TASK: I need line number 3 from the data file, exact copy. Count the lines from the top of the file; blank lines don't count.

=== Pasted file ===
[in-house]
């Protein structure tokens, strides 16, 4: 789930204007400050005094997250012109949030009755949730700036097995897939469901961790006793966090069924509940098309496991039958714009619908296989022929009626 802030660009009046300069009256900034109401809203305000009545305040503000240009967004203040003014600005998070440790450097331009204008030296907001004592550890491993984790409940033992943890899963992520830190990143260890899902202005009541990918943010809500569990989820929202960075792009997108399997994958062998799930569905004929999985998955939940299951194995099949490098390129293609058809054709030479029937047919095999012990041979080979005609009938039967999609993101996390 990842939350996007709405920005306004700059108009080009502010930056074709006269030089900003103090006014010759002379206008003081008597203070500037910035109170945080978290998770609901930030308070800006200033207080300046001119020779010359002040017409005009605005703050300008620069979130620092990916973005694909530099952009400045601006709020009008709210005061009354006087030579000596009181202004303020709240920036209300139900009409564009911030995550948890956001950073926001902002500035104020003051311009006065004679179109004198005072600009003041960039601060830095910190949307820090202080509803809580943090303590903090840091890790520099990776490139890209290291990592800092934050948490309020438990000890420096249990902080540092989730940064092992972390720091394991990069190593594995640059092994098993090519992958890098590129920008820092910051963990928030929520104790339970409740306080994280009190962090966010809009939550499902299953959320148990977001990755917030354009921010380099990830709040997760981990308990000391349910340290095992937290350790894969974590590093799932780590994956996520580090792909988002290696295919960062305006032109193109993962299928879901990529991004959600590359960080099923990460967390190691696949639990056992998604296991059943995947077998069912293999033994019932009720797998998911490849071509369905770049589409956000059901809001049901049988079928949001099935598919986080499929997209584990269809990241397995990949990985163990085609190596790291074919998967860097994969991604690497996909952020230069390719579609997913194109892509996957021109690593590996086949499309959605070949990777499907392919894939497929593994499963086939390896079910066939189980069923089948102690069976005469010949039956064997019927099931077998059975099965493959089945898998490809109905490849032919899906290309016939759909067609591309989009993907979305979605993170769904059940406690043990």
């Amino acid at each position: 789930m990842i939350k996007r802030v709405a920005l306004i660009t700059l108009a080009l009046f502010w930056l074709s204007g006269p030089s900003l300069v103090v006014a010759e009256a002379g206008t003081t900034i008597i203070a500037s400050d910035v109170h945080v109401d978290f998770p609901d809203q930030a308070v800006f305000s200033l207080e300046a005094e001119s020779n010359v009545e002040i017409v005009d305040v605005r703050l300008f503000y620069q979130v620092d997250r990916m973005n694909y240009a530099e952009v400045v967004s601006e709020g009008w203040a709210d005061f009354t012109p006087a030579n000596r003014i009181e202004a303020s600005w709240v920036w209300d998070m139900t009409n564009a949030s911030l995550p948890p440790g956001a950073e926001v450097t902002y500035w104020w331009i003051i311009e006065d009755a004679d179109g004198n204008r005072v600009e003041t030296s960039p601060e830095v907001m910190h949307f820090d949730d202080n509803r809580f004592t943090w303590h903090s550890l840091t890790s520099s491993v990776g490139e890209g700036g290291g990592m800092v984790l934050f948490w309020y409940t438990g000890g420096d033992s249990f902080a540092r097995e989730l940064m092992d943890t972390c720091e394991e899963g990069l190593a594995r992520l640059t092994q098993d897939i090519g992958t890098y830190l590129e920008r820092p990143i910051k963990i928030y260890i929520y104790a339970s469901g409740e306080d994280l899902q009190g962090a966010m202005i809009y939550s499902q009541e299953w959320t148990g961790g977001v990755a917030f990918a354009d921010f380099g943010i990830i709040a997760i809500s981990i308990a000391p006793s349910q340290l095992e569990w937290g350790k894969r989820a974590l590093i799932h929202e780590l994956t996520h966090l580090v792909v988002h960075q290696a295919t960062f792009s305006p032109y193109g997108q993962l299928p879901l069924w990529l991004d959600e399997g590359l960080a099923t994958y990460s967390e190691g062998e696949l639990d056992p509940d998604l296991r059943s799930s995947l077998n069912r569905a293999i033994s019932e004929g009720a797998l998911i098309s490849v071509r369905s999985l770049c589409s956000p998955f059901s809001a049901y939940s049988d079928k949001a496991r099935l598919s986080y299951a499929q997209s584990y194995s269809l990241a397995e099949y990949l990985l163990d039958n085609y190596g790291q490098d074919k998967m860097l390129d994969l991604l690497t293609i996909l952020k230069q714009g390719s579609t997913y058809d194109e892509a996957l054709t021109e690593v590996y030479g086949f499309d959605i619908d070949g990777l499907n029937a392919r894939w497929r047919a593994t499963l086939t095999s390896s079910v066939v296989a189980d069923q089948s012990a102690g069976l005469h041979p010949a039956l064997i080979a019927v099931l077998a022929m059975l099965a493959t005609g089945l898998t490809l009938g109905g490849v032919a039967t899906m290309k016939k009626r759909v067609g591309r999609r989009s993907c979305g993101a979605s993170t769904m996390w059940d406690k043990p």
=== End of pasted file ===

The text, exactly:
């Amino acid at each position: 789930m990842i939350k996007r802030v709405a920005l306004i660009t700059l108009a080009l009046f502010w930056l074709s204007g006269p030089s900003l300069v103090v006014a010759e009256a002379g206008t003081t900034i008597i203070a500037s400050d910035v109170h945080v109401d978290f998770p609901d809203q930030a308070v800006f305000s200033l207080e300046a005094e001119s020779n010359v009545e002040i017409v005009d305040v605005r703050l300008f503000y620069q979130v620092d997250r990916m973005n694909y240009a530099e952009v400045v967004s601006e709020g009008w203040a709210d005061f009354t012109p006087a030579n000596r003014i009181e202004a303020s600005w709240v920036w209300d998070m139900t009409n564009a949030s911030l995550p948890p440790g956001a950073e926001v450097t902002y500035w104020w331009i003051i311009e006065d009755a004679d179109g004198n204008r005072v600009e003041t030296s960039p601060e830095v907001m910190h949307f820090d949730d202080n509803r809580f004592t943090w303590h903090s550890l840091t890790s520099s491993v990776g490139e890209g700036g290291g990592m800092v984790l934050f948490w309020y409940t438990g000890g420096d033992s249990f902080a540092r097995e989730l940064m092992d943890t972390c720091e394991e899963g990069l190593a594995r992520l640059t092994q098993d897939i090519g992958t890098y830190l590129e920008r820092p990143i910051k963990i928030y260890i929520y104790a339970s469901g409740e306080d994280l899902q009190g962090a966010m202005i809009y939550s499902q009541e299953w959320t148990g961790g977001v990755a917030f990918a354009d921010f380099g943010i990830i709040a997760i809500s981990i308990a000391p006793s349910q340290l095992e569990w937290g350790k894969r989820a974590l590093i799932h929202e780590l994956t996520h966090l580090v792909v988002h960075q290696a295919t960062f792009s305006p032109y193109g997108q993962l299928p879901l069924w990529l991004d959600e399997g590359l960080a099923t994958y990460s967390e190691g062998e696949l639990d056992p509940d998604l296991r059943s799930s995947l077998n069912r569905a293999i033994s019932e004929g009720a797998l998911i098309s490849v071509r369905s999985l770049c589409s956000p998955f059901s809001a049901y939940s049988d079928k949001a496991r099935l598919s986080y299951a499929q997209s584990y194995s269809l990241a397995e099949y990949l990985l163990d039958n085609y190596g790291q490098d074919k998967m860097l390129d994969l991604l690497t293609i996909l952020k230069q714009g390719s579609t997913y058809d194109e892509a996957l054709t021109e690593v590996y030479g086949f499309d959605i619908d070949g990777l499907n029937a392919r894939w497929r047919a593994t499963l086939t095999s390896s079910v066939v296989a189980d069923q089948s012990a102690g069976l005469h041979p010949a039956l064997i080979a019927v099931l077998a022929m059975l099965a493959t005609g089945l898998t490809l009938g109905g490849v032919a039967t899906m290309k016939k009626r759909v067609g591309r999609r989009s993907c979305g993101a979605s993170t769904m996390w059940d406690k043990p």